I have a 1971 FJ40. Original F engine w/ 3 speed tranny. FJ refers to the engine designation. In this case, I think FJ Cruiser means “Fake Jeep.” Up into recently, Toyota was still making the original FJs in Brasil. I would rather have that or the TLC Icon version. This one is a poor attempt (even if it was based off the Prado platform). The Rubicon Wrangler is the best bet in this segment.

  • avatar

    1984 – the BJ would have a diesel engine, FJ gasoline. Doubt we’ll see a BJ Cruiser for sale, but would love to see toyota offer some of their diesel’s over here if they could get them to meet emissions.

  • avatar
    Lesley Wimbush

    I’m driving one next week at… you guessed it, the COTY awards. Glad to hear it’s not a TWAT.

  • avatar

    I liked this when it first came out, but changed my opinion when I saw it in person. I hate the cheap plastic look of the fenders.

  • avatar

    For a buyer who is shorter than about 5’7″ and weighs no more than 120 pounds, this versatile vehicle isn’t such a bad choice. If you are larger than that, there would be no reason to consider the Toyota, in exactly the same sense that Toyota did not consider you, when they designed this midget-mobile.

    If you really want to go off-road, find something like a Scorpion, Daimler-Benz Unimog, Steyr Pinzgauer, modified Jeep, or a Dodge M37. None of these modern, production-engineered vehicles can be easily repaired in the field, and, for some odd reason, new vehicles are stuffed to the brim with all sorts of electrical gobbledygook and computers, which do not seem to fare well around that rarely-encountered substance known as “water.”


  • avatar

    Any idea why they had someone from Playmobile design the exterior?

  • avatar

    “Any idea why they had someone from Playmobile design the exterior?”

    For the same reason HUMMER got the folks from Tonka doing their design work.

  • avatar

    Superstition6: As a driver and owner of the FJ who is 6’3″, (considerably taller than 5’7″), I find it odd that I fit into the FJ very easily, with about 4″-6″ of headroom left over. Certainly not a tight fit. I’m curious as to why you think that the FJ is a “mini-mobile,” given that none of my (equally large) friends have ever had a problem fitting in it, even the back seat. It looks much smaller in pictures than it really is, and I’m sure that if you ever gotten up close to one, or sat in one, you wouldn’t have made such a ridiculous comment.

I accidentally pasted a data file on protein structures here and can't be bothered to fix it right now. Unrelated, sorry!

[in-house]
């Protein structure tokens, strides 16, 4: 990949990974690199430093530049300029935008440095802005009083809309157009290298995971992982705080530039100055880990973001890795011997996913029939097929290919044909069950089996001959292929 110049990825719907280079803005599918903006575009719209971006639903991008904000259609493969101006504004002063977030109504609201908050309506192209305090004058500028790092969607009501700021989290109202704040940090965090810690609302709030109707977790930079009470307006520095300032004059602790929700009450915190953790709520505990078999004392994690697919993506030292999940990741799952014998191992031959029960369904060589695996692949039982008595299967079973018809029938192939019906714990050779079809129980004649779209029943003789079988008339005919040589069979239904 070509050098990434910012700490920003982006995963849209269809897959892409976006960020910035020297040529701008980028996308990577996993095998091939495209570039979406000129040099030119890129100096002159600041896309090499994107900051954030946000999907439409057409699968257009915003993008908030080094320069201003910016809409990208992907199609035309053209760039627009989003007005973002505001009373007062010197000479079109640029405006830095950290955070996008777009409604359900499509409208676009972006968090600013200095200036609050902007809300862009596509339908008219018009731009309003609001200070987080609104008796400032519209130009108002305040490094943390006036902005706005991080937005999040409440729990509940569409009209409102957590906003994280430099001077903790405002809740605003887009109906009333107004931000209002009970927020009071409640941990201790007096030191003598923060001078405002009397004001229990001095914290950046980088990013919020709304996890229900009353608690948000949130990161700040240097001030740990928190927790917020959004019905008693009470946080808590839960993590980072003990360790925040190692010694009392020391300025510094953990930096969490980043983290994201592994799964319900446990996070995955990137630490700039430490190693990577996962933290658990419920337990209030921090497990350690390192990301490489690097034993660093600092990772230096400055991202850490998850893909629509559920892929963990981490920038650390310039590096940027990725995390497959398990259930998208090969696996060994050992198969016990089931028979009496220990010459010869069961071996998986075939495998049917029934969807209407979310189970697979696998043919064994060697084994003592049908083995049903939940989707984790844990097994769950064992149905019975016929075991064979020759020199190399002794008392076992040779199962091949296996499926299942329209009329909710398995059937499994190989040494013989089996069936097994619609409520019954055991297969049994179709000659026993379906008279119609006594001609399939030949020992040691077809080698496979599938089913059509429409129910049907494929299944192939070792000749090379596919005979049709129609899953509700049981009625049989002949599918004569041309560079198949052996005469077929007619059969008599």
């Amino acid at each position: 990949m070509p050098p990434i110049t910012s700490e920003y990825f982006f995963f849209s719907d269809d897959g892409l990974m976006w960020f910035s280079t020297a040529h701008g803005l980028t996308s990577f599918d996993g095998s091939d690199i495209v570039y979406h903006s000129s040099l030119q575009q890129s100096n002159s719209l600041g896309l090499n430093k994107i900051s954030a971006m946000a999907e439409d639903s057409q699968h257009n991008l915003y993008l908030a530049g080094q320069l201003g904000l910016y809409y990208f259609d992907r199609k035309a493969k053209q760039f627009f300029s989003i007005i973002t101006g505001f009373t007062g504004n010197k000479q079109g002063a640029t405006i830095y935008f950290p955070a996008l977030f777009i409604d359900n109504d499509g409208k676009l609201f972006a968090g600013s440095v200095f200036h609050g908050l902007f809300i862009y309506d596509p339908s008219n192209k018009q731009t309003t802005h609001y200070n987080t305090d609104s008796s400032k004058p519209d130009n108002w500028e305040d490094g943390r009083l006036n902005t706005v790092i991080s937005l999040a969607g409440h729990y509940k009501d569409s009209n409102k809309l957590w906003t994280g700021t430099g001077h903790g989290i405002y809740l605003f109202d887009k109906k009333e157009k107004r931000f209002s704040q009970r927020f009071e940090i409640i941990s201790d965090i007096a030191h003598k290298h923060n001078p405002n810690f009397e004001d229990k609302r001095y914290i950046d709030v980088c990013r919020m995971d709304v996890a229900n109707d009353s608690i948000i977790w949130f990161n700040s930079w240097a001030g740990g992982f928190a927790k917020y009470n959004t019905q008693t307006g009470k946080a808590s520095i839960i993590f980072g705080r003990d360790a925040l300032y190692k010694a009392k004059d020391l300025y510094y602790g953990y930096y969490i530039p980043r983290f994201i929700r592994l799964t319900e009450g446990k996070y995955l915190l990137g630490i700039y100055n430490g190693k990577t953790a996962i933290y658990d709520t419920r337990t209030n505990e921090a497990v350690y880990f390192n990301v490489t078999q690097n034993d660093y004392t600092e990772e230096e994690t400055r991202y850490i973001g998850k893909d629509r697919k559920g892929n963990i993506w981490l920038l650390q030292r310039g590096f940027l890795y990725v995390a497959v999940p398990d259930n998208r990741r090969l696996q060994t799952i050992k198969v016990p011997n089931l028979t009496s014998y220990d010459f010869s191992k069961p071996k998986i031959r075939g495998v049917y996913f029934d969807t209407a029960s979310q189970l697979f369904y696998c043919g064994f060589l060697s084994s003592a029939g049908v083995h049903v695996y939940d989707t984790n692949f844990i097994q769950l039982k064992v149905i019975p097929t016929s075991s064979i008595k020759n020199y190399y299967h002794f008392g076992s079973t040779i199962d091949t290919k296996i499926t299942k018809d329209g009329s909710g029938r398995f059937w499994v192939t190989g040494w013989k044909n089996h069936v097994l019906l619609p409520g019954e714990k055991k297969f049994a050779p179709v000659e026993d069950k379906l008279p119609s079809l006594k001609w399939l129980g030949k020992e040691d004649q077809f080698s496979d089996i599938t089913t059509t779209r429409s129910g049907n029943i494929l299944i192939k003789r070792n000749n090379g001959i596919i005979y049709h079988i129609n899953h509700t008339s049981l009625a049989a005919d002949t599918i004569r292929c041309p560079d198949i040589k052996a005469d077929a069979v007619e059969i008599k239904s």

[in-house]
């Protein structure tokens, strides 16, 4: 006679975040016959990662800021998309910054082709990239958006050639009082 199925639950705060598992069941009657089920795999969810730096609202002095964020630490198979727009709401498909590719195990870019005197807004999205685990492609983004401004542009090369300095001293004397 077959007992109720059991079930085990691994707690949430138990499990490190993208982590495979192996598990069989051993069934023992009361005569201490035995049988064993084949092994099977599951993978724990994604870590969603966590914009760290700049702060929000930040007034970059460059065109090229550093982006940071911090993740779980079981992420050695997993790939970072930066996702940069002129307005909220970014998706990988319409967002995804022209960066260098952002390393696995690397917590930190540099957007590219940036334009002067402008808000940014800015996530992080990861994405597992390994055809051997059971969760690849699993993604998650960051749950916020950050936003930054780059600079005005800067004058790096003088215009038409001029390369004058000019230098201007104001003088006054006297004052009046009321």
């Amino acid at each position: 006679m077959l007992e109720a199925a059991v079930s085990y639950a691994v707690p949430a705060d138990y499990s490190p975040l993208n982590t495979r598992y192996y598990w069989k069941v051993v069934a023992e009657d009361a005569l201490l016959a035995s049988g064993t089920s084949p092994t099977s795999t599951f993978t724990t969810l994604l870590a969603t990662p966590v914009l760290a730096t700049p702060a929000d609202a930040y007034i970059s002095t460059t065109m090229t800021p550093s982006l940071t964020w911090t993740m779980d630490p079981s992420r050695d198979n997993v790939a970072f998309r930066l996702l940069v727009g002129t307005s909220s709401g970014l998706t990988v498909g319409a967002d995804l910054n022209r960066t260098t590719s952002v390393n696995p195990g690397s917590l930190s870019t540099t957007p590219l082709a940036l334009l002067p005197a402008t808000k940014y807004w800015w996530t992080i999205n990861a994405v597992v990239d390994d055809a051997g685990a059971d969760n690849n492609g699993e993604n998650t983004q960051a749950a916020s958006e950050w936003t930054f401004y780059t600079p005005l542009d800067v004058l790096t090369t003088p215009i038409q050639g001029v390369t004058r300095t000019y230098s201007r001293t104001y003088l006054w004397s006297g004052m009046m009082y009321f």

With regard to your comment about “real off road cars,” its highly unlikely that the majority of the owners will flog a new car around. And yes, a $3k Jeep that’s got a huge lift and big tires will be able to do more. However, most of us normal people can’t afford a daily driver and a commited offroader. This car is an excellent compromise. Most will, like me, use it for weekend warrior type driving, with moderate off-roading, camping, and the like. I personally use it for scuba diving, and have found it to be a great car with loads of room and the added ability to access some of the more remote dive sites without any problems. I can’t tell you that much about off-road repairs because I’ve (not yet) never had to experience a part breaking on me. I have however, taken it through 2′ of water, and gotten it stuck in 2’6″ of mud without any problems besides a dirty fan belt. Next time, please test-drive (or at least sit in) the car before you comment on it.

  • avatar

    As cool as this thing looks, and even with it’s 6 speed manual, its just not practicle if you ever need to put anything but an inanimate object in the back seat. Its like a prison back there, and its a real deal killer if you have kids. The Xterra may not be as attractive, but it’s got a great back seat in comparison.

  • avatar

    I can not, under any stretch of the imagination, justify purchasing an SUV at this time in my life. I’ve got a decent small car, a truck, and looking at a bigger sedan for the wife. But if I was going to buy an SUV, the FJ would be it. I probably wouldn’t even cross shop anything against it, current Toyota recall be dammed. Washout interior, manual transmission, locker, and a huge number of existing Toyota enthusiasts make it a no-brainer.